By Jane Cavalier
Over the past ten years, I have witnessed the disappearance of powerful brands and with it the diminishing of a level of enchantment that once fed our “can do, anything is possible” American view of the world. This is the first report in a five-part series exploring the impact on people and our culture of powerful brand vanishment and why, more than ever, we need these cultural artifacts back among us.
I have to begin by actually defining what I mean by “brand” as even the basic understanding has been lost. Many claim to have a powerful brand when they actually have a powerful brand name created by a powerful product, history, founder or innovation. The word has been so distorted and misused that it has lost its authentic value and meaning. Being that I’m one of the few remaining stand-alone branding practitioners who has deep experience with creating these magical IPs, I bring a distinctive view in understanding the implications of their disappearance.
Essential Historical Knowledge
To quickly understand branding, it’s helpful to have a sense of where it all came from. Commercial branding really emerged on the American consumer landscape just after the Civil War when an abundance of commoditized products created the need differentiation. Some smart folks came to understand what sociologist Max Weber would put academic rigor behind -- when people made consumption choices, these choices held meaning for them. In other words, with all things being the same (commodities), a considered choice said something about the person who made it -- to themselves and to others. Remember when Sherlock Holmes said you could tell a lot about a man by the shoes he wears? Exactly. It is why Harley Procter imbued his commodity soap Ivory with “heavenly properties” and the insight that “cleanliness was next to Godliness” in building his soap empire and eventually the consumer goods branding giant Procter & Gamble.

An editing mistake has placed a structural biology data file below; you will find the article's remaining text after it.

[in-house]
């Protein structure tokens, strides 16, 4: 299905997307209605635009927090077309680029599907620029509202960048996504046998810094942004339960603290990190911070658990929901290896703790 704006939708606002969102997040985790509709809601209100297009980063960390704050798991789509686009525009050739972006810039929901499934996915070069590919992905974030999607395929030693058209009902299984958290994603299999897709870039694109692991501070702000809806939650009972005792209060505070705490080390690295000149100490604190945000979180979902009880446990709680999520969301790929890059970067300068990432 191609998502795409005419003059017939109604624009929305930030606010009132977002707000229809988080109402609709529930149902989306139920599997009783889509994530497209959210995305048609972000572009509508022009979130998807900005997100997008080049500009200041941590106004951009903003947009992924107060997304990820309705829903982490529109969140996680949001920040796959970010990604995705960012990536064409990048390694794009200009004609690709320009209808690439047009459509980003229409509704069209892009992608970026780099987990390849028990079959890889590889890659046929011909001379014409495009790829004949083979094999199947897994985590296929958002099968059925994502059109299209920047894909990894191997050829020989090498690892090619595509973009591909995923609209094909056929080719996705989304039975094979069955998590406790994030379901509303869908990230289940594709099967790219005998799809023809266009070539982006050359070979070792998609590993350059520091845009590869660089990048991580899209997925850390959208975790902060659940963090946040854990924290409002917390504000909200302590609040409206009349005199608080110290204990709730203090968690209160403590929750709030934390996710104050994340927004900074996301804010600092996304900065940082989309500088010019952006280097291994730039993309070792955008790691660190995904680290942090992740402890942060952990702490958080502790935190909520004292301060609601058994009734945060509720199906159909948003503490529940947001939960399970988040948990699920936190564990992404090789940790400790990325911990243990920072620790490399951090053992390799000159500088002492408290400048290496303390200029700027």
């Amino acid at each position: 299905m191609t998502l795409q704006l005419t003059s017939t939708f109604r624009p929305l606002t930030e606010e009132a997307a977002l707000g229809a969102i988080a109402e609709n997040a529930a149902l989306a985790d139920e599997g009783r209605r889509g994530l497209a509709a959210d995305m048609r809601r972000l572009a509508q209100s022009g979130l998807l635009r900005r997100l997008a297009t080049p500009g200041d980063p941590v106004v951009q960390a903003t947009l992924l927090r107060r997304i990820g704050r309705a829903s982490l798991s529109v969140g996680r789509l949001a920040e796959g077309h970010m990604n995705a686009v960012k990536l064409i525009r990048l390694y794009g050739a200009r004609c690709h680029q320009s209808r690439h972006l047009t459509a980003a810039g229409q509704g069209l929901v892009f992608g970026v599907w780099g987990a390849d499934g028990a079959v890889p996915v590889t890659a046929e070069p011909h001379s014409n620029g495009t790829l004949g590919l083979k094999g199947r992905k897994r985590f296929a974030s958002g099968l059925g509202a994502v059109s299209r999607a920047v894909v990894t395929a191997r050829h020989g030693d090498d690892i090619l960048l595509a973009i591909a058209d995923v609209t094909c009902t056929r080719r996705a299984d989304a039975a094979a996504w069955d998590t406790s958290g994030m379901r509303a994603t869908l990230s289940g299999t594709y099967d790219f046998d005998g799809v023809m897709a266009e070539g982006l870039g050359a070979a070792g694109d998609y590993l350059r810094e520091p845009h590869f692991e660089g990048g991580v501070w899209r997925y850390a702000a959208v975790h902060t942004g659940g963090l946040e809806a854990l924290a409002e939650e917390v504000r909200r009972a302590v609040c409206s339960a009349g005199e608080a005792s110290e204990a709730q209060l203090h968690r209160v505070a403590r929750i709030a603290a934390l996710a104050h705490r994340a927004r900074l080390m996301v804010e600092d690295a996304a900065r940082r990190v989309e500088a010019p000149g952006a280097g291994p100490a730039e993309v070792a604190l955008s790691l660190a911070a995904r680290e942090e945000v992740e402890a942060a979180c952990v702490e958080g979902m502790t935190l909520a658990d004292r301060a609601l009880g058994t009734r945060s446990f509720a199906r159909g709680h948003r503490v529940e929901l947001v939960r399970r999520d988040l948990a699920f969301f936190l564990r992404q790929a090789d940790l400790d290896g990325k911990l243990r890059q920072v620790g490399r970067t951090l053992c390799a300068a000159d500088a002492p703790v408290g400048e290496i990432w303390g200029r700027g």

Fast-forwarding, the advertising industry began to build brands from the advertising process -- a creative, conceptual process. Brands became outcomes of advertising campaigns. When Bill Bernbach launched the creative revolution by pairing two conceptual thinkers with complementary skill sets (writing and art) to solve business challenges, branding blossomed. All of the legendary ad men and women were brilliant conceptual thinkers -- branders. They sought to create symbolic value while selling products. They built creative campaigns that did more than advertise functional benefits. These produced enduring brands.
Once brands were launched, they took on a life of their own. They began to exist in people’s imaginations and in the culture outside of the advertising campaigns that created them. They became invisible mental constructs that acted as living lenses. People saw and interpreted reality through these lenses -- seeing things in the tint of the lens. Johnson & Johnson was a trustworthy health company, not a greedy pharmaceutical company. Harley Davidson bikes were actually heavy and difficult to drive, but that became an element of the swaggering Harley brand. Those who managed these brands understood what they were and the enormous value they delivered -- sustainable, untouchable value. This is why “branding” was truly revered and why advertising agencies where crucially important.
With the revolution of brand consultancies and non-advertising related branding the practice of branding changed. Everyone got into the brand game and began “building brands” with whatever they did. Literally, everything became “brand building” which is how branding became distorted and diluted. Non-conceptual thinkers reduced it to messaging, storytelling, graphic design, product design and so on.